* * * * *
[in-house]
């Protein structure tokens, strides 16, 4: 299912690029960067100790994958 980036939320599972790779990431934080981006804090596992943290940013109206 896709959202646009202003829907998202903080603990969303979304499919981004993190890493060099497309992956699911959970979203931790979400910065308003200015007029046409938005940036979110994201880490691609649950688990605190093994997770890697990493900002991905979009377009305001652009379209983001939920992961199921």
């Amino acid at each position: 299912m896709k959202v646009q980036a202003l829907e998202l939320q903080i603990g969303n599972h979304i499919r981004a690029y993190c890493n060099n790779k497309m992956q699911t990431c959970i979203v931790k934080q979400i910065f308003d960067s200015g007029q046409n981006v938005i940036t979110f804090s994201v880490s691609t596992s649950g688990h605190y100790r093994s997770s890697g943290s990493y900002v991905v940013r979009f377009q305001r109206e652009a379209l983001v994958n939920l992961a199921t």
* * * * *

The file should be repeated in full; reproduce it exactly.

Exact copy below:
[in-house]
């Protein structure tokens, strides 16, 4: 299912690029960067100790994958 980036939320599972790779990431934080981006804090596992943290940013109206 896709959202646009202003829907998202903080603990969303979304499919981004993190890493060099497309992956699911959970979203931790979400910065308003200015007029046409938005940036979110994201880490691609649950688990605190093994997770890697990493900002991905979009377009305001652009379209983001939920992961199921």
């Amino acid at each position: 299912m896709k959202v646009q980036a202003l829907e998202l939320q903080i603990g969303n599972h979304i499919r981004a690029y993190c890493n060099n790779k497309m992956q699911t990431c959970i979203v931790k934080q979400i910065f308003d960067s200015g007029q046409n981006v938005i940036t979110f804090s994201v880490s691609t596992s649950g688990h605190y100790r093994s997770s890697g943290s990493y900002v991905v940013r979009f377009q305001r109206e652009a379209l983001v994958n939920l992961a199921t």